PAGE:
Pacific Hills part of senior care suit

Residents watch as Pauline Schmitt thanks singer Johnny Fabulous for performing at the Pacific Hills Manor Assisted Living complex. Fabulous sang songs from famous crooner Nat King Cole, that the elderly residents remembered from their youth.

The clients of a long-term healthcare provider who owns two facilities in South County can proceed with a class action lawsuit that accuses the company of employing inadequate nursing staff for elderly and disabled residents, according to a California Court of Appeals decision announced last week.

Covenant Care, which owns Pacific Hills Manor, a nursing home on Noble Court in Morgan Hill, and Gilroy Healthcare and Rehabilitation, a skilled nursing and rehab home on Murray Avenue in Gilroy, issued a statement saying the parent company disagrees with the appeals court and will “vigorously” defend the lawsuit “if and when” it returns to trial court.

Both of the facilities have overall unfavorable ratings on the watchdog website which gathers information about nursing home and long-term care facilities in California, though Pacific Hills Manor’s director said the most recent staffing audit by the California Department of Public Health in 2011 was “deficiency free.”

The lawsuit was initially filed in 2011 in Alameda County Superior Court, by plaintiffs Charles Shuts and Kent Sterling on behalf of themselves and all Covenant Care residents.

Covenant Care, which is based in Aliso Viejo, successfully argued in Alameda County that the court had no jurisdiction over the complaints because only the state’s regulatory agencies – and not a civil private action – could enforce the state’s minimum staffing requirements.

However, last week the California Court of Appeals for the First District reversed that decision, sending the case back to the trial court.

The complaint accuses Covenant Care, which owns 25 facilities in California and numerous others in the Southwest and Midwest, of repeatedly violating the California Nursing Home Patient Bill of Rights, according to the AARP Foundation which filed an “amicus” brief supporting the original complaint.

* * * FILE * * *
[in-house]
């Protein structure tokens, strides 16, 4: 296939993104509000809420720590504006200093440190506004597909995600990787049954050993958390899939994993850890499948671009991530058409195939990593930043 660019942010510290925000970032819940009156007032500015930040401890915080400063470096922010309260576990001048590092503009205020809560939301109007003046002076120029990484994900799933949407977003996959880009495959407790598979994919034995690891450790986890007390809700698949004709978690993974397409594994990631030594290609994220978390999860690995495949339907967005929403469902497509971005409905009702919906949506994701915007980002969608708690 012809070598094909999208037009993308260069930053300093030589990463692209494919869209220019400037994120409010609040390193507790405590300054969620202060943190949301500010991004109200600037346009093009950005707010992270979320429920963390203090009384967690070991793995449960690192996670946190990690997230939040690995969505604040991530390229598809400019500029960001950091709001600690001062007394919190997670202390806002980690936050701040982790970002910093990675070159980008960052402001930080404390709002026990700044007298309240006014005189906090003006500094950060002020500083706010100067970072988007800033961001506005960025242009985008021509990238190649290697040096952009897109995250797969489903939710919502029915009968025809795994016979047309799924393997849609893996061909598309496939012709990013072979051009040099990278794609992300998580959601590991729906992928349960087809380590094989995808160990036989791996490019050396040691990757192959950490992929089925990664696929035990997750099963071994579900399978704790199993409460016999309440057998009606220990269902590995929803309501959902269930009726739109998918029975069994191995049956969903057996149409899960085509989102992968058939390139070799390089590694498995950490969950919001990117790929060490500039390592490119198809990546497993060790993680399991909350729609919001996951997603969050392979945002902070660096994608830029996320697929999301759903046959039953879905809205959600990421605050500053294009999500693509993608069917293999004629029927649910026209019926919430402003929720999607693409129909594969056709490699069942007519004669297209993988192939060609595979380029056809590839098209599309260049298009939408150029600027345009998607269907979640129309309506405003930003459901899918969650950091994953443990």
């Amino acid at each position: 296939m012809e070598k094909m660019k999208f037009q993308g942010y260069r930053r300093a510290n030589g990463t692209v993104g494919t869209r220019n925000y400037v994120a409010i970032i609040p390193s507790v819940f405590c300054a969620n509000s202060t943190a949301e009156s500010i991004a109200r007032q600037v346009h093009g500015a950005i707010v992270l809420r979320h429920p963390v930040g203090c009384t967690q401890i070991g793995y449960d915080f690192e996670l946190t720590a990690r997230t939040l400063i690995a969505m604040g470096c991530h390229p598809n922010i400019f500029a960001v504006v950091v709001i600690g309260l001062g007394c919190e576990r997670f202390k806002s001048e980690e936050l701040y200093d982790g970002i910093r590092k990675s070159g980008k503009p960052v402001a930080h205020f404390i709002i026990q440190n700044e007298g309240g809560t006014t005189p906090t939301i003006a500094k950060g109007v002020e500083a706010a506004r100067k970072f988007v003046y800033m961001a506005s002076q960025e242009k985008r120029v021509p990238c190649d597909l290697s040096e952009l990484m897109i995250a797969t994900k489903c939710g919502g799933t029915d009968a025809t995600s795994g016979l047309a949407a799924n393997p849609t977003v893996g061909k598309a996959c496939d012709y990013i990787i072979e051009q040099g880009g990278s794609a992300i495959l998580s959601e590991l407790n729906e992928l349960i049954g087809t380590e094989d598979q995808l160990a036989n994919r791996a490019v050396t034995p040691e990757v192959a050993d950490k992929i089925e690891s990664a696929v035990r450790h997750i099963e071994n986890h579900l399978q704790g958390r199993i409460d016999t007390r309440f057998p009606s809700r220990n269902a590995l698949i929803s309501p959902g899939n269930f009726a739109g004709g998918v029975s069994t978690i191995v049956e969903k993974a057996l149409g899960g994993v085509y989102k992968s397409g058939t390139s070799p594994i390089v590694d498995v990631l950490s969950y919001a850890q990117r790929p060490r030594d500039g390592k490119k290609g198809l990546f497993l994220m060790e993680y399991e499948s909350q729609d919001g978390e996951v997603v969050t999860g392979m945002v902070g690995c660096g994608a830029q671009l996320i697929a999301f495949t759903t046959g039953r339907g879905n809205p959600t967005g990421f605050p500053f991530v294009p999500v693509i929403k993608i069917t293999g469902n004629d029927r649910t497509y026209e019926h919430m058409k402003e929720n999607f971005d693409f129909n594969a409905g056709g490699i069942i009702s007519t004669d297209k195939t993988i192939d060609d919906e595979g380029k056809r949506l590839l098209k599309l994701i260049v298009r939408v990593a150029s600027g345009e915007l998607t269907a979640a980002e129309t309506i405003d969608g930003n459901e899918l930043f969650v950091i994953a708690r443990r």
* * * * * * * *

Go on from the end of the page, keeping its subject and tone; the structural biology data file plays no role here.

Specifically, the lawsuit says Covenant Care failed to meet the minimal nursing staffing levels on a daily basis, employed an inadequate number of qualified personnel, and “systematically” concealed and misrepresented its staffing levels from state regulators, residents and their families, according to a press release from AARP.

The foundation, which is a long-time advocate for senior citizens, hailed the appeals court decision.

“It is vital that nursing facility residents be permitted to protect their rights to the fullest extent of the law,” said AARP attorney Kelly Bagby.

While the two local facilities owned by Covenant Care are not singled out in the lawsuit, AARP spokeswoman Christina Clem said the alleged incidents of inadequate care are “not isolated.”

“This is a class action lawsuit, on behalf of all the residents of Covenant Care, and targeting all of their facilities in the state of California,” Clem said.

In a statement responding to the appeals court decision, Covenant Care said it is “disappointed” in the decision.

“We believe the trial court made the right decision in dismissing the lawsuit and we will be pursuing that result vigorously through the legal system,” said Covenant Care’s statement. “It is important to point out that the court of appeals’ decision does not reflect in any way on the quality of care provided by Covenant Care facilities. Covenant Care is committed to and does indeed staff its facilities in a sufficient manner to provide proper care to its residents.”